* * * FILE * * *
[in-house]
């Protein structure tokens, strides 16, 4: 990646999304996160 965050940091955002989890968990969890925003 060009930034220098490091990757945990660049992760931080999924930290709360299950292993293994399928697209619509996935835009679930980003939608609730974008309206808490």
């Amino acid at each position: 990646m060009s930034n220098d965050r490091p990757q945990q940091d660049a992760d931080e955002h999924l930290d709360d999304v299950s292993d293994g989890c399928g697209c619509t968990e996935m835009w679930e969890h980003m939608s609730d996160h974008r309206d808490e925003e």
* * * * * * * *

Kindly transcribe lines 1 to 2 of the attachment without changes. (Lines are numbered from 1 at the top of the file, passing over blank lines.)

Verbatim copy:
[in-house]
């Protein structure tokens, strides 16, 4: 990646999304996160 965050940091955002989890968990969890925003 060009930034220098490091990757945990660049992760931080999924930290709360299950292993293994399928697209619509996935835009679930980003939608609730974008309206808490």